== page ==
Maple Leafs head coach Mike Babcock wanted to give 19-year-old William Nylander a test on Saturday evening, only it didn't exactly turn out that way.
Nylander didn't get to face the Sabres' Calder Trophy candidate Jack Eichel as Babcock had hoped because Eichel sat with the flu. Toronto's top rookie had a memorable night no less, scoring the first multi-point game of his NHL career in the Leafs' 4-1 win over Buffalo.
Babcock said he wants to find out as much about Nylander as he possibly can in the final weeks of the season.
"You've got to play against really good players if you're a good player and then you've got to be able to defend and produce against them," Babcock said of the matchup that failed to materialize. "He's just going to have to keep working at it and he'll get better over time."
Babcock was pleased with Nylander's 15-plus minutes against Buffalo, which included his first career NHL assist and a 9-for-15 showing in the face-off circle.
Nylander opened the scoring for Toronto late in a dominant first frame, whipping "an absolute rocket", as P.A. Parenteau described it afterward, past the right shoulder of Sabres goaltender Chad Johnson. He was left all alone in the slot by the Sabres defence, found there by Parenteau, who has found himself impressed with Nylander's handling of expectation as a heavily hyped first-round pick.
"It can't be easy obviously," said the 32-year-old Parenteau. "People are expecting a lot out of this Nylander guy. He's been delivering though. I think he's playing great without the puck. He's got to learn the game without it and I think he's getting better every night."
Babcock would have preferred not playing Nylander at centre to start his NHL career so he could grow in his play without the puck and without the challenging demands of the centre-ice position. Injuries forced him to keep Nylander down the middle where he's had predictable ups and downs.
Shortly before scoring the third goal of his brief NHL career, which tied the score at one, Nylander turned the puck over at the defensive blue line, an error which led to a scoring chance for Buffalo's Zemgus Girgensons.
"I think it's coming every game," Nylander said. "You start to find areas of the ice where you can make certain plays."
Toronto scored three unanswered goals in the third frame to secure a thorough victory over Buffalo, including the second this week from Connor Carrick, who went nearly 900 days between NHL goals previously.
Also scoring in the fourth Toronto win in six games was Martin Marcincin, his first as a Leaf and second in 139 NHL games, and Milan Michalek, also his first with Toronto.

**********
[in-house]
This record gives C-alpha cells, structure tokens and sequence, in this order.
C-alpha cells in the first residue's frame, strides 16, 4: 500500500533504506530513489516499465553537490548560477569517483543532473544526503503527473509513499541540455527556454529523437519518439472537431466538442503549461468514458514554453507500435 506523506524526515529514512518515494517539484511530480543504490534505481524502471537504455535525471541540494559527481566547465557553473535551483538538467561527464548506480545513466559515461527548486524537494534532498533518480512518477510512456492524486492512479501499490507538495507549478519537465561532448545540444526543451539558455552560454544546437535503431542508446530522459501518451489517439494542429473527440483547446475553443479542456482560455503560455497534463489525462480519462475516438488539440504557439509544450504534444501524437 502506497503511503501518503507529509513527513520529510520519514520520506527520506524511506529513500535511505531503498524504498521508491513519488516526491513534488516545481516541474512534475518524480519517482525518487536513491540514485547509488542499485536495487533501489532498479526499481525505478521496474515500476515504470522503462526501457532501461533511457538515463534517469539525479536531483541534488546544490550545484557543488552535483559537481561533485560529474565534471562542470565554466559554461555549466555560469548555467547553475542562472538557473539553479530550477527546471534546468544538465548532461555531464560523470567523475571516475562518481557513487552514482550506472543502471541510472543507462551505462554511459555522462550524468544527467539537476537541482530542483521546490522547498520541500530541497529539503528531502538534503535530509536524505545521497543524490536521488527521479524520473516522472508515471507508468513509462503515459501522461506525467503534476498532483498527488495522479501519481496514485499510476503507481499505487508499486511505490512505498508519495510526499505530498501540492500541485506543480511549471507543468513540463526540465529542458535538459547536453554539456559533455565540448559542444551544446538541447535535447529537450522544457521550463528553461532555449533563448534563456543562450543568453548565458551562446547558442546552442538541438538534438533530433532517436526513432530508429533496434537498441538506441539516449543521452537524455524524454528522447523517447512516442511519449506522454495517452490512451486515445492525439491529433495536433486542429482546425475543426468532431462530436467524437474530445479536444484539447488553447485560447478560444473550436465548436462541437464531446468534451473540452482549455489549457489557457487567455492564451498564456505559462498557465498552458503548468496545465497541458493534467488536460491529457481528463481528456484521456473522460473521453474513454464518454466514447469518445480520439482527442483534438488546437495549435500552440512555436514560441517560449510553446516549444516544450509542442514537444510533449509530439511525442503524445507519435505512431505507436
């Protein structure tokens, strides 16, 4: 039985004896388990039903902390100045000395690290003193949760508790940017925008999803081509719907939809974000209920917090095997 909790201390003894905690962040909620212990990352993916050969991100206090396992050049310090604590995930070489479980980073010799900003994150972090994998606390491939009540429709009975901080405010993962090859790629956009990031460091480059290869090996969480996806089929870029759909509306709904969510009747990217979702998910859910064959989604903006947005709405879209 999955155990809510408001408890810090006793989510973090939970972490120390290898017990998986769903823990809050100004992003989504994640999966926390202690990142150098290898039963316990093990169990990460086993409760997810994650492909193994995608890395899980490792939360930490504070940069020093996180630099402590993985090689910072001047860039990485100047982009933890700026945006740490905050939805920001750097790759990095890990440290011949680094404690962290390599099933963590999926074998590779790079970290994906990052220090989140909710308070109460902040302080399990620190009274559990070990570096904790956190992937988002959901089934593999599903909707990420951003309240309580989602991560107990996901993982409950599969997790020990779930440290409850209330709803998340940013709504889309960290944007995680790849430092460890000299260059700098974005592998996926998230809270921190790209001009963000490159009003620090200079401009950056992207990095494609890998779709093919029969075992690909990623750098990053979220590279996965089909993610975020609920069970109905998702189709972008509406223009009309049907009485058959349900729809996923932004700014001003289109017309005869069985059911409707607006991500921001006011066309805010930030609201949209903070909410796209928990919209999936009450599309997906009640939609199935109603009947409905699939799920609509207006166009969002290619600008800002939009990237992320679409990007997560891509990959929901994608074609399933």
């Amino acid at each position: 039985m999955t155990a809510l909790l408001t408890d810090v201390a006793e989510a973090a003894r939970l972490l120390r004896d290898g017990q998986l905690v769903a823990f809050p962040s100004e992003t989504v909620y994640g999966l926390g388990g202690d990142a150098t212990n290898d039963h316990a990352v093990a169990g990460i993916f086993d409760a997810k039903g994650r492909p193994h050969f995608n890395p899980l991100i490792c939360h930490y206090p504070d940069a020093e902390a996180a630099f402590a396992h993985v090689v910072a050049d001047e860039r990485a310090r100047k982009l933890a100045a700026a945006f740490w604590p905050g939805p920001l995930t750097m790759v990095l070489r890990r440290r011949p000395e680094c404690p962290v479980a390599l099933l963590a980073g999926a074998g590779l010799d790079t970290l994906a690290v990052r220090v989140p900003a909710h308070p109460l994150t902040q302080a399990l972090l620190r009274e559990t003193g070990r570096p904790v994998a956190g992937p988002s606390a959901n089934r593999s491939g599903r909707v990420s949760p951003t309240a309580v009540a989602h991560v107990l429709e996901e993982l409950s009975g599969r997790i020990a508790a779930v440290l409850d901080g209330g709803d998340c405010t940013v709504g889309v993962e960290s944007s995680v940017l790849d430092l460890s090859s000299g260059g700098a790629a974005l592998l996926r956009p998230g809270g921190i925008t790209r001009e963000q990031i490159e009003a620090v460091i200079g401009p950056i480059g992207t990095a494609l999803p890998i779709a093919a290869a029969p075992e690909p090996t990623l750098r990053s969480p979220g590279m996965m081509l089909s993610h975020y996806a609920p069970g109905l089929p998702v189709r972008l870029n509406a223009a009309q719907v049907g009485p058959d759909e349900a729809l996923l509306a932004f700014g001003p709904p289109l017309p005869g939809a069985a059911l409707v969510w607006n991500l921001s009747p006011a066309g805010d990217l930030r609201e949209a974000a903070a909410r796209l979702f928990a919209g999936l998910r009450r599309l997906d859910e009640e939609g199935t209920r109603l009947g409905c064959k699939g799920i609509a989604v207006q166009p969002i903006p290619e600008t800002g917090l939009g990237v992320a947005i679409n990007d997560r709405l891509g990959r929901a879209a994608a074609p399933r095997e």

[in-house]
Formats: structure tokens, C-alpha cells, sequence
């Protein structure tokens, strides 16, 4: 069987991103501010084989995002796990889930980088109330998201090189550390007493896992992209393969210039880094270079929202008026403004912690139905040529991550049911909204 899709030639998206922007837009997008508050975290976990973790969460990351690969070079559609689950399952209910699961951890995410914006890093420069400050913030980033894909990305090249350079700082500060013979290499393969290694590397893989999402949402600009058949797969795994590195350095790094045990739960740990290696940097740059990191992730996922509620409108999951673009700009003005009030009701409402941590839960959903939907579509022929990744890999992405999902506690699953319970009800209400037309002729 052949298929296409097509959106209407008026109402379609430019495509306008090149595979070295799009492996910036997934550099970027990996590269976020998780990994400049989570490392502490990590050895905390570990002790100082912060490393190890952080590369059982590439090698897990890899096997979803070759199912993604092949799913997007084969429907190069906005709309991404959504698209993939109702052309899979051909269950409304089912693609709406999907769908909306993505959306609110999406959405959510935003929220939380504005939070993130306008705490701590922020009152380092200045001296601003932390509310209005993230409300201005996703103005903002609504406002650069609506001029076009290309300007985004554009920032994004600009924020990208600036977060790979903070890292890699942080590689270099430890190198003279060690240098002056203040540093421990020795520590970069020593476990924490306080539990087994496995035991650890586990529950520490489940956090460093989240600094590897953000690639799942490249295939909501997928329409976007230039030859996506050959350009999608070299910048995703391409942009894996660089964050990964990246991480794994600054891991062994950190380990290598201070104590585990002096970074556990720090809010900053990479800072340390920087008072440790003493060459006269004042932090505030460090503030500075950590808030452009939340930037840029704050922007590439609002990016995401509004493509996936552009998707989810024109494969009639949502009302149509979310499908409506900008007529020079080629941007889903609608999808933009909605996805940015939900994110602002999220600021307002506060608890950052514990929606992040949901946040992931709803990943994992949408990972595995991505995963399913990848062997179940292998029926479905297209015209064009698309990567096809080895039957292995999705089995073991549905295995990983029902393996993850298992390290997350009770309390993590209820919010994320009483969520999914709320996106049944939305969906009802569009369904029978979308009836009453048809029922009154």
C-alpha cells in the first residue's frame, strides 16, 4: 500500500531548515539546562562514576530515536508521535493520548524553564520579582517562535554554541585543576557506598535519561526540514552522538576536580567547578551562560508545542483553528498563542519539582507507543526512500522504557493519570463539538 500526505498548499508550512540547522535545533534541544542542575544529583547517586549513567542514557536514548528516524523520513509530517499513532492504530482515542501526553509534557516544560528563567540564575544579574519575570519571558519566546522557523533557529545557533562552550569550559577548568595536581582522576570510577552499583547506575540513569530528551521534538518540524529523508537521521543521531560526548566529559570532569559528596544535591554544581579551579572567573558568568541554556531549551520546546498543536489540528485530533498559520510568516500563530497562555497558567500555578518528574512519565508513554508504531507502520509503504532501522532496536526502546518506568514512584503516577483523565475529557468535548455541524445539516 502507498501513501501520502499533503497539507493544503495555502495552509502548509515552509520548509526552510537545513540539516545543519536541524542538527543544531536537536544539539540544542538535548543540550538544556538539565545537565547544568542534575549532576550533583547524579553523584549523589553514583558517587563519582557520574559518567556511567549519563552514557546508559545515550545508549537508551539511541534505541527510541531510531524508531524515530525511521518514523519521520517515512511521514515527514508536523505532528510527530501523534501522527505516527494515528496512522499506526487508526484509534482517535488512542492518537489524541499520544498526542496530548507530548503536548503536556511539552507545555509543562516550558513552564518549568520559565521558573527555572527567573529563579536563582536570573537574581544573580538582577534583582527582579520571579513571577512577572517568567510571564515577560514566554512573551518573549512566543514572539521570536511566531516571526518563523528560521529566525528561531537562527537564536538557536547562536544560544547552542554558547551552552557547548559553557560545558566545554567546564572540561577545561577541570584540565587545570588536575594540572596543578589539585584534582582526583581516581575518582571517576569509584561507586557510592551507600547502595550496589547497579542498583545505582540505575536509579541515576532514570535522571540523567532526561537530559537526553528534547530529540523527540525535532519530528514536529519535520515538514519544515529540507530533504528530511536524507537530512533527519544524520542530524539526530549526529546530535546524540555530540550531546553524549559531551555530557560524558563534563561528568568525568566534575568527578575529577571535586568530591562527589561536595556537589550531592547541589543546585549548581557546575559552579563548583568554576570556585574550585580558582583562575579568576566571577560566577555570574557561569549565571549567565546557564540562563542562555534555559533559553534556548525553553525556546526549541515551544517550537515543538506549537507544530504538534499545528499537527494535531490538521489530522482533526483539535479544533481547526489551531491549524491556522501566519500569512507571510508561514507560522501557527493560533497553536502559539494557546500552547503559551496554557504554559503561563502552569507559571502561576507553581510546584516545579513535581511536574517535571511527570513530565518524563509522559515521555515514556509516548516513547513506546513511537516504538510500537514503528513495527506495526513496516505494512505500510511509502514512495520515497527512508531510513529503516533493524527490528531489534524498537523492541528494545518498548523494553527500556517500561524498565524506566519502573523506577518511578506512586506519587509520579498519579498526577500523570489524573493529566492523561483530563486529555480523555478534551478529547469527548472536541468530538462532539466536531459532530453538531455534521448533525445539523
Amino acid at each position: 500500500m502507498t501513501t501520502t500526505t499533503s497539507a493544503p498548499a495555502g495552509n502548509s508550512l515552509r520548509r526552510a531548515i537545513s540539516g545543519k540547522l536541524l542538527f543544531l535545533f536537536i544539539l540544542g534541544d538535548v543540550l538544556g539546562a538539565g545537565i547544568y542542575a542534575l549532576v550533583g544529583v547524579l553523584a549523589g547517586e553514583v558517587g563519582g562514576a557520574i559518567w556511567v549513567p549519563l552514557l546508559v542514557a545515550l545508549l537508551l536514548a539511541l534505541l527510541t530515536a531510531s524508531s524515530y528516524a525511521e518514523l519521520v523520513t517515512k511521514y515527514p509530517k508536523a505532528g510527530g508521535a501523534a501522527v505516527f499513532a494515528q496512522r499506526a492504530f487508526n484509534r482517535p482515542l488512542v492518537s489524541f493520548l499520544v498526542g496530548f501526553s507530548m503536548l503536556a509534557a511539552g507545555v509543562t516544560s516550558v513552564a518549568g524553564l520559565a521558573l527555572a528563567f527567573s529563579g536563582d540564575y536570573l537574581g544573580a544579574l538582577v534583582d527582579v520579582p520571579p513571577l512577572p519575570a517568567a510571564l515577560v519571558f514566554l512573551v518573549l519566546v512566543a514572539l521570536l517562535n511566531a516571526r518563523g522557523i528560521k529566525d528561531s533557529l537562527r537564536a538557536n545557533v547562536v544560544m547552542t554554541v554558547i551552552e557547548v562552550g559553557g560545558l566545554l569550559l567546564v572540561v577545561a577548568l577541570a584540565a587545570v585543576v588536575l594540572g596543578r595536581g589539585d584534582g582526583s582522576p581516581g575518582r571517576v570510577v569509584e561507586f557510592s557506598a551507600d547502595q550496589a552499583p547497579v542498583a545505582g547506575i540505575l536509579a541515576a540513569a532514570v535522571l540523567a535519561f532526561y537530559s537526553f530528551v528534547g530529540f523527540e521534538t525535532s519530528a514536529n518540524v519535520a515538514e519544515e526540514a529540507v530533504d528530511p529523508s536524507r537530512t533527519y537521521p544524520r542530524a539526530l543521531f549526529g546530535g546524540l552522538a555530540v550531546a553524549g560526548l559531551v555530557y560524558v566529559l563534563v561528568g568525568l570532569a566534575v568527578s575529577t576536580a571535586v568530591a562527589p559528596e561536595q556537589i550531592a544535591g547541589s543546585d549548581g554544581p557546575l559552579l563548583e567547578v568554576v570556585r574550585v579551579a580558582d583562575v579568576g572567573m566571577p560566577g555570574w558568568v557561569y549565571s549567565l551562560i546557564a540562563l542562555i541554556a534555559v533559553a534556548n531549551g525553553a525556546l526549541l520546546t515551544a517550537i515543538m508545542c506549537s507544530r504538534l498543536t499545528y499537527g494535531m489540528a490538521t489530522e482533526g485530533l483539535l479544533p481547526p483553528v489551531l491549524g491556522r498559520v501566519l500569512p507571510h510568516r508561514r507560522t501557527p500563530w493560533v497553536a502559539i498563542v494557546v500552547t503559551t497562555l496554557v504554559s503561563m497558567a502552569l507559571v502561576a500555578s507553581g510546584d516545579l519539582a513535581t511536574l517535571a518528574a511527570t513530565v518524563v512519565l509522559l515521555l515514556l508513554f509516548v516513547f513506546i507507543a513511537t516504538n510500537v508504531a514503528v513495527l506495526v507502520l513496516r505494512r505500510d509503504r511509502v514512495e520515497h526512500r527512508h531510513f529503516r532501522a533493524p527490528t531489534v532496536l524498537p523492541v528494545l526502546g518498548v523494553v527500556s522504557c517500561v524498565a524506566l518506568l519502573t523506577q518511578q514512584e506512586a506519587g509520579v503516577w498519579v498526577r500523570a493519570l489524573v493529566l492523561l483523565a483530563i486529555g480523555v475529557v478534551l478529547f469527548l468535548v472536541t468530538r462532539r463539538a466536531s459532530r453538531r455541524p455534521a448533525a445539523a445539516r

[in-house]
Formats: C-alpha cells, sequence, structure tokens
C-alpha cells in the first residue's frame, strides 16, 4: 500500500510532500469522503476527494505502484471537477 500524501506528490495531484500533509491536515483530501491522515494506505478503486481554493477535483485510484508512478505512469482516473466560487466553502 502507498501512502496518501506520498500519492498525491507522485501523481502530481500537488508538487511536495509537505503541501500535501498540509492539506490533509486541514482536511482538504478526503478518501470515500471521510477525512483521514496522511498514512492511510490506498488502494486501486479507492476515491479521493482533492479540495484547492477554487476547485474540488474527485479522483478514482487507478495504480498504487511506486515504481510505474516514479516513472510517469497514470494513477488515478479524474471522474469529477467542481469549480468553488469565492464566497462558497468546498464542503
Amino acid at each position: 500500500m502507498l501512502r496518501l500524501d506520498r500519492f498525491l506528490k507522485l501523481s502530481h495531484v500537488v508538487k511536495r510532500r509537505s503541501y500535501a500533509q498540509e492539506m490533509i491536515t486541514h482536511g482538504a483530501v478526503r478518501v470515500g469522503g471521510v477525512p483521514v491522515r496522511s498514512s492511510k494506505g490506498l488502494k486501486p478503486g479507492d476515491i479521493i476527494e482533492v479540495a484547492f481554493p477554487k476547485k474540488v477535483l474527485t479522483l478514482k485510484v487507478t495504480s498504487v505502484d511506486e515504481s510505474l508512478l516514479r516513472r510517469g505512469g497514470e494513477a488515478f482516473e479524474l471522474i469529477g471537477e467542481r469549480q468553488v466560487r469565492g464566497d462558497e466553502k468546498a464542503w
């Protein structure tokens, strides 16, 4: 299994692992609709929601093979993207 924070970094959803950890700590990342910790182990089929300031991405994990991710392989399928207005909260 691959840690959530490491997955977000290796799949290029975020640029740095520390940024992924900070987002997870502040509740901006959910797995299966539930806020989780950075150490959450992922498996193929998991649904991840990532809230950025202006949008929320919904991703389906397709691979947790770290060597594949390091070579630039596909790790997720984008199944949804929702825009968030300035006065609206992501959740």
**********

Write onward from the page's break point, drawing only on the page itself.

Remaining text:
The Leafs were officially eliminated from playoff contention despite the win. It's the 10th time in 11 seasons that the club has failed to make the playoffs, though it was to be expected this year as the organization rebuilds around young players like Nylander and a haul of draft picks acquired over the past calendar year.
Toronto's lineup featured 11 players aged 23 and under against the Sabres, the youngest group Babcock has coached in 13 NHL seasons.
Added to the mix on Saturday was 20-year-old former first-round pick Frederik Gauthier, who became the 11th Leaf to make his NHL debut this season and ninth in the past three weeks alone.
A 6-foot-5 centre and 2013 first-round pick of the Leafs, Gauthier played nearly 12 minutes, dropped eight of 11 faceoffs, drew a penalty and had an opportunity to score on a short-handed odd-man rush, opting to pass rather than shoot on a play that was broken up.
Babcock described him as being a year away from regular NHL duty prior to the game. He said it was Gauthier's ability to keep up with the pace of the league that would determine his long-term future, delving further into the topic after the victory.
"For him to be real effective he's got to be an elite penalty killer and dominant face-off guy and with his size there's no reason he shouldn't be a dominant face-off guy so he's got to work at that," Babcock said.
Gauthier was recalled on an emergency basis alongside fellow rookie Josh Leivo on Saturday morning. The two were needed with Peter Holland hurting, Brooks Laich out for personal reasons and Leo Komarov still unable to return from an undisclosed injury.
Toronto has played well despite its youth in recent weeks, though Babcock was careful as not to jump to conclusions.
"One of the things you have to be real careful of this time of the year is when you're a non-playoff team over-evaluating what you have because the team playing against you some nights isn't prepared to play," he said.
Buffalo, for that matter, mustered only 21 shots at Leafs rookie Garret Sparks and lacked much punch until a third period which featured some chippy play between the division rivals, who will meet for the third time this month on Mar. 31.